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Housing Headlines
Housing Headlines

A compilation of the week's top housing news.

ECONOMIC NEWS

CNBC

Ignore the bad housing starts number. Builder optimism and buyer demand are high

Ignore the bad housing starts number. Some will blame the weather. Others will claim the figures are too volatile month to month. Bottom line, December's steep drop in single-family housing starts is not indicative of what is really going on at construction sites across the nation.

National Mortgage News

8 signs renters might start buying more homes

The homeownership rate has recovered somewhat from the post-crisis low of 62.9%, but still remains well below the peak of 69.1%. And as consumers are challenged by rising home prices and low inventory, some would-be buyers are continuing to rent longer than anticipated due to issues of affordability and demand.

National Mortgage News

Multifamily housing production finds stable ground in 2018

Though multifamily housing starts are projected to slightly moderate this year and in 2019, production levels are expected to remain in a steady range considered normal, with low supply actually contributing to this stabilization, according to the National Association of Home Builders. (Subscription may be required.)

Business Insider

The housing market still can't keep up with millennial demand even after its best year in a decade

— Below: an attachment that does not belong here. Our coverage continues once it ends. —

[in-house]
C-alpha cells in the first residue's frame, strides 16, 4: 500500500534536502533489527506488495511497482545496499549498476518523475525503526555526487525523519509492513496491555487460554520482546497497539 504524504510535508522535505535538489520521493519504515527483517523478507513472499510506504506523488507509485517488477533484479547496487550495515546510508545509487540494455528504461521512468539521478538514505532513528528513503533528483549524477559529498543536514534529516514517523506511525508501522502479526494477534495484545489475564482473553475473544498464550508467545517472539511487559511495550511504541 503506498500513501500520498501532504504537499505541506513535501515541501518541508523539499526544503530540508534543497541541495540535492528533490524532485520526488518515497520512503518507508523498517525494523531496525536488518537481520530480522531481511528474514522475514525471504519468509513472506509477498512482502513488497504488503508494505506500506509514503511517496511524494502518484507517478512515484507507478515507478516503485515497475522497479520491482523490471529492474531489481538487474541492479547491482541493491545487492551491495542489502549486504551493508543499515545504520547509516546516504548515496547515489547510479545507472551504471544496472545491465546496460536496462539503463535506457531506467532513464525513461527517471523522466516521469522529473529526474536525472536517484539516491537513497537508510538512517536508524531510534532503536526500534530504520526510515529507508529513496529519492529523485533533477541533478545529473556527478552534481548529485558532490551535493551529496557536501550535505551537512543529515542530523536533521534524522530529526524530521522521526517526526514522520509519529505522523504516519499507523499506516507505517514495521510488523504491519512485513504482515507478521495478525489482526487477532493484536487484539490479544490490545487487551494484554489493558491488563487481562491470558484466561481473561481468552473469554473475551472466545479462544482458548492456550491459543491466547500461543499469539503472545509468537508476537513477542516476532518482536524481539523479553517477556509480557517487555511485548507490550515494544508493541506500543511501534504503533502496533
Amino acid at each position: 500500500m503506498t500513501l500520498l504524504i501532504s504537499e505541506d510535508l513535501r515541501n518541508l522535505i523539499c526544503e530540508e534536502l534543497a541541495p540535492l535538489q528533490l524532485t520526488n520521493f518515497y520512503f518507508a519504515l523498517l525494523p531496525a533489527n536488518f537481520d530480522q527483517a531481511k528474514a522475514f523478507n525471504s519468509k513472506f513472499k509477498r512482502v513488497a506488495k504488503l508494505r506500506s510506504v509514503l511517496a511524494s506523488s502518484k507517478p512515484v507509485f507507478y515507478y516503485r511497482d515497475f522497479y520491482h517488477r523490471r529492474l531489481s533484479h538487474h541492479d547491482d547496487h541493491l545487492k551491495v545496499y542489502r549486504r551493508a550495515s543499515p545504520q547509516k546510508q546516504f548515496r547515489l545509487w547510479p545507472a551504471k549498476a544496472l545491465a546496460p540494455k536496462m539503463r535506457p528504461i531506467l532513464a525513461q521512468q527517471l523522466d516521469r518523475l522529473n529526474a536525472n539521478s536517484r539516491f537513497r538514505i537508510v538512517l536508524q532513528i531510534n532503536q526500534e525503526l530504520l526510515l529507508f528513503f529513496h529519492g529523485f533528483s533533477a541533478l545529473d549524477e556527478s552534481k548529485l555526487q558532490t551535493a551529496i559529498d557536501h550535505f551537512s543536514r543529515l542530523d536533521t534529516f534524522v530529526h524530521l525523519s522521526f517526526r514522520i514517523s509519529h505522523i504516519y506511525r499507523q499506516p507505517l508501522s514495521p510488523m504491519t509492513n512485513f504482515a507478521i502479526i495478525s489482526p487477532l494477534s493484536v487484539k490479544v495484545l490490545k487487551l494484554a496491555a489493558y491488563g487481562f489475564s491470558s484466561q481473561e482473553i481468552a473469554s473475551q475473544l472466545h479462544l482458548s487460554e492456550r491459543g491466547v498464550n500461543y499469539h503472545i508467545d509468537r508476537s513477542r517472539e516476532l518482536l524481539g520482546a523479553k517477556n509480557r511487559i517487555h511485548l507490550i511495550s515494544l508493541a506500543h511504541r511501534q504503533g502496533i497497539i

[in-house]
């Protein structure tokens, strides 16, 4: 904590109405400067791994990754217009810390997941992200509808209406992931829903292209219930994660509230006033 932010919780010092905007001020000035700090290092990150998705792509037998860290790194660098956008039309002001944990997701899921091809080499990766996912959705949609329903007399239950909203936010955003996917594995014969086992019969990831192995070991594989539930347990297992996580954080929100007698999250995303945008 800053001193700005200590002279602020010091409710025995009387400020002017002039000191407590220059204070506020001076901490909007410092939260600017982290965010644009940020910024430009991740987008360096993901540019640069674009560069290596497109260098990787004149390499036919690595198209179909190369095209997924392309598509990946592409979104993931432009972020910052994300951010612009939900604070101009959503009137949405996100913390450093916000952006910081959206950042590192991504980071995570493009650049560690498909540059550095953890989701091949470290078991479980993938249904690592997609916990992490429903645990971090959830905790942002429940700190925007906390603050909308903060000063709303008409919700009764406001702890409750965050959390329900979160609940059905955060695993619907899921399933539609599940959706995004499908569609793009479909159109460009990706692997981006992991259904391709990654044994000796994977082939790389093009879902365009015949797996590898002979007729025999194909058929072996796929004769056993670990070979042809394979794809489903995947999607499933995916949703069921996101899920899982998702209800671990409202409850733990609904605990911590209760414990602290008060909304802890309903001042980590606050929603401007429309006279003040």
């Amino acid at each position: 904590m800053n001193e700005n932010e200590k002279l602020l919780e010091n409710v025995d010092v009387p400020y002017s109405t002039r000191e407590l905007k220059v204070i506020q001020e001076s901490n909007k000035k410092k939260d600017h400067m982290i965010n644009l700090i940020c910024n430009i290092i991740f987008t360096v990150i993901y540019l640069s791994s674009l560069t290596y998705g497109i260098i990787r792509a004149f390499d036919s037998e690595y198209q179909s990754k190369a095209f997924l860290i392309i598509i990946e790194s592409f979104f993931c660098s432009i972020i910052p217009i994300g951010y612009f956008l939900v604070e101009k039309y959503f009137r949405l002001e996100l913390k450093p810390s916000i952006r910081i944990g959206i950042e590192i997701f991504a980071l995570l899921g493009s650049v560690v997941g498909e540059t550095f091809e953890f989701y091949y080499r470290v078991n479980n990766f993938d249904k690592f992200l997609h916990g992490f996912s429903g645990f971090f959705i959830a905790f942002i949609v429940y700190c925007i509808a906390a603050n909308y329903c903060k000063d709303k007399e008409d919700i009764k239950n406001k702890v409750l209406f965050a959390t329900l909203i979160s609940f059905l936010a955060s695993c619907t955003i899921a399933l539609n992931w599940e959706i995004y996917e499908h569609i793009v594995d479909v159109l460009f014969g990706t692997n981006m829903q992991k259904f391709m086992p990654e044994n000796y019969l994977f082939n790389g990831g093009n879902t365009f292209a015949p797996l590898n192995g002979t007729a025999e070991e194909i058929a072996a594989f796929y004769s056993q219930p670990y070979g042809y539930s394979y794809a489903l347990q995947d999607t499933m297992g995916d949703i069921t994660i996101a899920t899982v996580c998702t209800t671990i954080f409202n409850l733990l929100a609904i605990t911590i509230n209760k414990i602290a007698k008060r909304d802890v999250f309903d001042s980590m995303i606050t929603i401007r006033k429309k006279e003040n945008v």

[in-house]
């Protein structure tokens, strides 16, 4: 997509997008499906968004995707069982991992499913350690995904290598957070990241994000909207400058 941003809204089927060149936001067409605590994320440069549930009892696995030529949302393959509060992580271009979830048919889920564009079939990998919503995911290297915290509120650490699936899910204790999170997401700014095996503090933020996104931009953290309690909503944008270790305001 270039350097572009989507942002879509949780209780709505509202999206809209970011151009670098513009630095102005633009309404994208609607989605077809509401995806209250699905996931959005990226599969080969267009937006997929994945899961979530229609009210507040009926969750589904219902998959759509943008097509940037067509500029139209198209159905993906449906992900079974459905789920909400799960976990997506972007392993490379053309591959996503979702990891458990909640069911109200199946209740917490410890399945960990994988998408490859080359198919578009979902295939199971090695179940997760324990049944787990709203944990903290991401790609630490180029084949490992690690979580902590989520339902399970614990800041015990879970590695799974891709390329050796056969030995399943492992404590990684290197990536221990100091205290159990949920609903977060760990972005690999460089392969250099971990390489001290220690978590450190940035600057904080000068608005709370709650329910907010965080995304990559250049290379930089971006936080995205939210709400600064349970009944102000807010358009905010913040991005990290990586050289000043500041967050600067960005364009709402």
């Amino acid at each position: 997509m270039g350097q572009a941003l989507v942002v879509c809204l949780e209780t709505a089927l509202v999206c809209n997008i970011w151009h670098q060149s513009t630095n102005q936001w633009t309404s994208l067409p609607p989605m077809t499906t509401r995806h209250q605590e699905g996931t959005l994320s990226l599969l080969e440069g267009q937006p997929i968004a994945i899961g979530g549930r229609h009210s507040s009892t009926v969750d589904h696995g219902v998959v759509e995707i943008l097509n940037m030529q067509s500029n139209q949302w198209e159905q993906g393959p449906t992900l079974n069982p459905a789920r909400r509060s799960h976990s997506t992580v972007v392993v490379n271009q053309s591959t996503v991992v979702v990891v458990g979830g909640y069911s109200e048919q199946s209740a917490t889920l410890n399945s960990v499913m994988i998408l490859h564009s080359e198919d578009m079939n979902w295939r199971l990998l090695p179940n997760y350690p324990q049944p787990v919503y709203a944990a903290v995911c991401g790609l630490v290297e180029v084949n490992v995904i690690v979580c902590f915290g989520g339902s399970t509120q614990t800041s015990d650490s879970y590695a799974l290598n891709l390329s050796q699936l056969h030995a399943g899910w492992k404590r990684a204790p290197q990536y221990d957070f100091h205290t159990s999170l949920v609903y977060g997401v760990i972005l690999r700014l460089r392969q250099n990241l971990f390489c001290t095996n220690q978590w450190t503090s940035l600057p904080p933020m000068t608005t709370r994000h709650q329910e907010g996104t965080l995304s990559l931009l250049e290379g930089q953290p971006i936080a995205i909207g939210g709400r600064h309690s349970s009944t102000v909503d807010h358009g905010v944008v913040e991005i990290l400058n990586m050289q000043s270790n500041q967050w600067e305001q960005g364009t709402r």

By some measures, the housing market just had its best year in a decade.  On Thursday, the Census Bureau released its final report on new residential construction, completions, and building permits in 2017. All three rose to the highest levels since 2007.

MarketWatch

Amazon's HQ2 would have the biggest impact on real estate in these U.S. cities

Amazon has narrowed the contenders for its new headquarters down to 20 cities — but the property markets in some cities could do with a boost more than others.

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The Dallas Morning News

D-FW needs 20,000 more construction workers, Dallas Builders Association says

Last year Dallas-Fort Worth homebuilders started almost 34,000 homes. The construction total would have been even greater if builders could have rounded up more workers. The labor shortage that's hammered the U.S. housing industry continues to be one of the biggest worries for builders.

Washington Examiner

Immigrants held record share of US construction jobs in 2016

The National Association of Homebuilders said Monday that 24.4 percent of U.S. construction workers were immigrants in 2016, the highest share on record.

HousingWire

MBA: Mortgage apps continue increasing

Mortgage applications increased 4.1% from last week, according to data from the Mortgage Bankers Association's Weekly Mortgage Applications Survey for the week ending January 12, 2017.

The Washington Post

Devastated by wildfire, a California city weighs rebuilding amid a housing crunch

A Christmas tree stands in what was once Jeff Okrepkie's foyer in Coffey Park, a few red and gold ornaments hanging from its damp branches.